Carbon neutrality[edit]

Carbon neutrality means generally that you don't put any more carbon into the air. Burning wood is carbon-neutral (so long as the net amount of forest is kept the same), since the wood got all it's carbon out of the air in the first place. Burning fossil fuel is not carbon-neutral, since it increases carbon in the air. The methods of producing methanol discussed would use carbon that either came from the air to begin with, or else would have been added to the air anyway (making methanol just a temporary storage form of carbon). The point is that methanol is not like fossil fuel. It doesn't contribute to CO2 increase. SBHarris 02:49, 10 February 2012 (UTC)

But you contradict yourself. Plants take Carbon Dioxide out of the air, get buried, become coal (and oil after a fashion), and then we mine that plant carbon and burn it. (Well Graphite is apparently inorganic but who burns graphite?) Most Methanol is produced by reaction of coal or natural gas or oil with water at high temps to make synthesis gas (H2 + CO) then Methanol. And before you say burning wood is carbon-neutral try using your brain. "firewood" is not 100% of the tree that you see. About 50% of the tree itself is below ground, and believe it or not that underground portion rots away when the tree dies and guess what: it makes Carbon Dioxide. One of the world's biggest sources of carbon pollution, besides "I could care less" Chinese, is deforestation of the Amazon. — Preceding unsigned comment added by Shjacks45 (talkcontribs)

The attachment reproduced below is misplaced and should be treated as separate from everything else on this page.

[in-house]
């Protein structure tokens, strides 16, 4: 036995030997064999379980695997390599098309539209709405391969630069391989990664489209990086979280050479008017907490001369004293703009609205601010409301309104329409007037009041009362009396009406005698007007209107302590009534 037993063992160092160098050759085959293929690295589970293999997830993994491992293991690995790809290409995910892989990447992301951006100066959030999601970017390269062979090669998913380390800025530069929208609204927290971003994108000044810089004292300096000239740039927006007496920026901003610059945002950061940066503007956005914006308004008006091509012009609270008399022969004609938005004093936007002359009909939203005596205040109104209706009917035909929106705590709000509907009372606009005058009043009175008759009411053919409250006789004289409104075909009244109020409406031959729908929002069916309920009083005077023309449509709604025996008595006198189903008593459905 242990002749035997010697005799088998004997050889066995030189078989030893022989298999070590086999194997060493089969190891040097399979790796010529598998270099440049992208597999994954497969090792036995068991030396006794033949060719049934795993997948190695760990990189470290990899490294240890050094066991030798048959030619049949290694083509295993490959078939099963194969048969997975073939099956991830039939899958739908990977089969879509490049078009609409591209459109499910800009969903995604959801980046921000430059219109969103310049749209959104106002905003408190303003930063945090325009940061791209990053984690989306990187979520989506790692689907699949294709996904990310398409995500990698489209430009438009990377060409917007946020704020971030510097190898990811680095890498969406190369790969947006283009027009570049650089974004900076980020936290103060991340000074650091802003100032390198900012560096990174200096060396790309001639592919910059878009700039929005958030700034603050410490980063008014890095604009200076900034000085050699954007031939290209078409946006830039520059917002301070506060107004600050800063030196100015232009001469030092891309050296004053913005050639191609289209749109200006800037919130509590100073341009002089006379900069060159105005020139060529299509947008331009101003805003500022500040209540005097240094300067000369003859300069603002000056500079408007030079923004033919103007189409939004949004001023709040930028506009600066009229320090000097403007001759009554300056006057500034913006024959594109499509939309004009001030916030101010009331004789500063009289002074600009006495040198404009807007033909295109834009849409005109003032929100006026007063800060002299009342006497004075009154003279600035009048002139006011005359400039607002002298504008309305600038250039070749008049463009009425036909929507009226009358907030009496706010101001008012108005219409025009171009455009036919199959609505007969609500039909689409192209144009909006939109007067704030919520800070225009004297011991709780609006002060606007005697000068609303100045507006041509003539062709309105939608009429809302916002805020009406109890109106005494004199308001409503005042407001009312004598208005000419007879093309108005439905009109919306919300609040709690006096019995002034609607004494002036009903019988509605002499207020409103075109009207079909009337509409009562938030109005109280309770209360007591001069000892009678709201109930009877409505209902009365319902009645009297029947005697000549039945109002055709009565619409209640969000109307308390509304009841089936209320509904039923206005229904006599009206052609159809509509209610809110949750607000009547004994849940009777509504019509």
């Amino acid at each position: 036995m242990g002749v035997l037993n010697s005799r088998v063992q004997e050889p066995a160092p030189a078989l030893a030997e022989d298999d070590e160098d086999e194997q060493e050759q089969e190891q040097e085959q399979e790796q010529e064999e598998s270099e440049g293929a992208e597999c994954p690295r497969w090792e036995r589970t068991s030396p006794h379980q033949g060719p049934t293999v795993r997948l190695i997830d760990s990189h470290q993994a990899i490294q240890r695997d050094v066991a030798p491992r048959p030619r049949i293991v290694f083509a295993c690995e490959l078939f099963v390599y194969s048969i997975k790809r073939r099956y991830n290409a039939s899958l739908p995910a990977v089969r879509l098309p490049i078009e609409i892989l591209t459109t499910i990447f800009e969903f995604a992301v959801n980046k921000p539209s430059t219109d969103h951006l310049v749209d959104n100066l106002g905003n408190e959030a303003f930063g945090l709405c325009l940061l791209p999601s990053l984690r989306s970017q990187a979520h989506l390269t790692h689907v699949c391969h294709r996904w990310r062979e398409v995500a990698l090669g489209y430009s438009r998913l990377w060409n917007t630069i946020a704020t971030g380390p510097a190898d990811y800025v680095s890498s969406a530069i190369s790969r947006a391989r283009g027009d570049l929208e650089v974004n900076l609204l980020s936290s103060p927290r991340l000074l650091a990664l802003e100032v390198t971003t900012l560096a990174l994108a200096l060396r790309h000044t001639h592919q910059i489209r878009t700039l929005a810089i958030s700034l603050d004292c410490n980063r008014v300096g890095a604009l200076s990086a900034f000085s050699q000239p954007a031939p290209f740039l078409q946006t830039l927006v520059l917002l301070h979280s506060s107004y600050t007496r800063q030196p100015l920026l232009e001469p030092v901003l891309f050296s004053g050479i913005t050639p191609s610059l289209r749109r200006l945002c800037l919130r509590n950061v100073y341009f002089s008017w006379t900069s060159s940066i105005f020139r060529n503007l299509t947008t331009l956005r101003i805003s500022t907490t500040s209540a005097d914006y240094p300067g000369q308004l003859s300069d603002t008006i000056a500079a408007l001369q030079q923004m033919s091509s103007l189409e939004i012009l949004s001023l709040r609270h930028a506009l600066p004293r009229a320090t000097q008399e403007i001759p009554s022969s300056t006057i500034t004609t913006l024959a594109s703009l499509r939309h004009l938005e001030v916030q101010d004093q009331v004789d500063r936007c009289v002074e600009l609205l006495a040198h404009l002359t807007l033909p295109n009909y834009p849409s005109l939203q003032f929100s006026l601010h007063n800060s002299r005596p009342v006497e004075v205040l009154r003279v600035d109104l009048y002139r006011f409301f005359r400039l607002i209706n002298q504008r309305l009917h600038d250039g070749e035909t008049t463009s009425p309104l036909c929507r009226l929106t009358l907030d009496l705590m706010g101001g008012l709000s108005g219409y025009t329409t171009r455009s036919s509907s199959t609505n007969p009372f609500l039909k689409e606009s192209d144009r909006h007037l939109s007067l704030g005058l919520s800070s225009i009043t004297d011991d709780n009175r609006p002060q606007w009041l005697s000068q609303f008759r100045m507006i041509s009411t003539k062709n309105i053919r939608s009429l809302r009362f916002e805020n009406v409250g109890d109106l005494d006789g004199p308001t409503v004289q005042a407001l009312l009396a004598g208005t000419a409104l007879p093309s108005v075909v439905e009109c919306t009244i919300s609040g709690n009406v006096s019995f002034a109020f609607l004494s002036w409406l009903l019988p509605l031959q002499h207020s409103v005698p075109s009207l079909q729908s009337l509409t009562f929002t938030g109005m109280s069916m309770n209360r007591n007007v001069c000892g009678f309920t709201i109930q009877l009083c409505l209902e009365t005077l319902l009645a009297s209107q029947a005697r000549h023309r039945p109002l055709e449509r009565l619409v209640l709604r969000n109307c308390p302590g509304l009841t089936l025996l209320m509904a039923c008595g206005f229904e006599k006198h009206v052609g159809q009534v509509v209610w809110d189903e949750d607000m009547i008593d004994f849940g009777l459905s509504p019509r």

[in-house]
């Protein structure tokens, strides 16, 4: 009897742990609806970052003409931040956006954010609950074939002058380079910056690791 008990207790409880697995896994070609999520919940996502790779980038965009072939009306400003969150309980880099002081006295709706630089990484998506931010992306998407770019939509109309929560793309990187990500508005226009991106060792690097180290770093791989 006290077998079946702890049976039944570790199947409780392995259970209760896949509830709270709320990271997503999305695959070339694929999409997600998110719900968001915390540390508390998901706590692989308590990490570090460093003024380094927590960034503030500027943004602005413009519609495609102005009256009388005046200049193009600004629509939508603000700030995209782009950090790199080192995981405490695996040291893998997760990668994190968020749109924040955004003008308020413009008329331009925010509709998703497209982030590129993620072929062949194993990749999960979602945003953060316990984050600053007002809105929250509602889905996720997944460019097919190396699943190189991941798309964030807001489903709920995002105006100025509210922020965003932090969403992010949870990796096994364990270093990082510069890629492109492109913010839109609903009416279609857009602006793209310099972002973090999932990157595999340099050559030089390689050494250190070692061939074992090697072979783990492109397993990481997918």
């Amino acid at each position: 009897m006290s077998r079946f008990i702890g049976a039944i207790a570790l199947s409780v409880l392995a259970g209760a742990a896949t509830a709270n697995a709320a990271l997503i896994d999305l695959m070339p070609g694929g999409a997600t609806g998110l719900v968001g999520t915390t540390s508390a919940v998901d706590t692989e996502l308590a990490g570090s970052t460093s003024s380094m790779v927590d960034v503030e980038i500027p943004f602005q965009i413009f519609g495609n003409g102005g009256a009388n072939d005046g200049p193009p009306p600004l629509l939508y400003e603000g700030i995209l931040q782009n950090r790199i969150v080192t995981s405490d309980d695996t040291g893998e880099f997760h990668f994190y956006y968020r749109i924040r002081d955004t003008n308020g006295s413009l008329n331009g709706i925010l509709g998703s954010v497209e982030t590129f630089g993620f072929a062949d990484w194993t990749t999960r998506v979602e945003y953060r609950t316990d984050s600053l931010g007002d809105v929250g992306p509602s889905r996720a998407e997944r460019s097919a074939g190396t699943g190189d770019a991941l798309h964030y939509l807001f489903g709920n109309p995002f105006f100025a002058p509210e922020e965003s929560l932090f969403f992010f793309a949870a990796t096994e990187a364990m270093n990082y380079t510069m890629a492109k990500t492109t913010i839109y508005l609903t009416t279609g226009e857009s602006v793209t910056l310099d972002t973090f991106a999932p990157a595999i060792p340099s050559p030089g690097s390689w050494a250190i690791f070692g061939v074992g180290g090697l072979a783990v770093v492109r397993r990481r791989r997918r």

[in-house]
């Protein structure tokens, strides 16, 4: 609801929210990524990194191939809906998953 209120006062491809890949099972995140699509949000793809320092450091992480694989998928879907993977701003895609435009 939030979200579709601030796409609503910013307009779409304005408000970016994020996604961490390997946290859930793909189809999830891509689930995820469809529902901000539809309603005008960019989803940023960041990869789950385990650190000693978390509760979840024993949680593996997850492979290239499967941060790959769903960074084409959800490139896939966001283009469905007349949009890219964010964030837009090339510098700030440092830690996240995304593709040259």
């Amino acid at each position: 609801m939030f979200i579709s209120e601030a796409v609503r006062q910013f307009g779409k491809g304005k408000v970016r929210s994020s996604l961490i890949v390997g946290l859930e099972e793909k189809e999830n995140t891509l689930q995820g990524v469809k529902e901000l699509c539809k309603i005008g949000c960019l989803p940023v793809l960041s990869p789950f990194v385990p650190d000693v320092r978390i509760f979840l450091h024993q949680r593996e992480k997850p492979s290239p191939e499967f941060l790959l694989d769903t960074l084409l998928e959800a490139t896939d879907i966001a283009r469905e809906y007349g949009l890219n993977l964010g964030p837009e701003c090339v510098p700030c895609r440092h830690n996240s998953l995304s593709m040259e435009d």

EROEI of methanol production[edit]

I have tried to find clear EROEI estimations for methanol production. For example: methanol produced from waste wood. It seems terribly difficult to find reliable sources. Nikolas Ojala (talk) 23:48, 14 April 2014 (UTC)

Redirect from carbinol[edit]

So, what is carbinol?

From dictionaries on the web:

"Any aromatic or fatty alcohol formed by substituting one, two, or three hydrocarbon groups for hydrogen in methanol."

"1. See methanol. 2. An alcohol derived from methanol."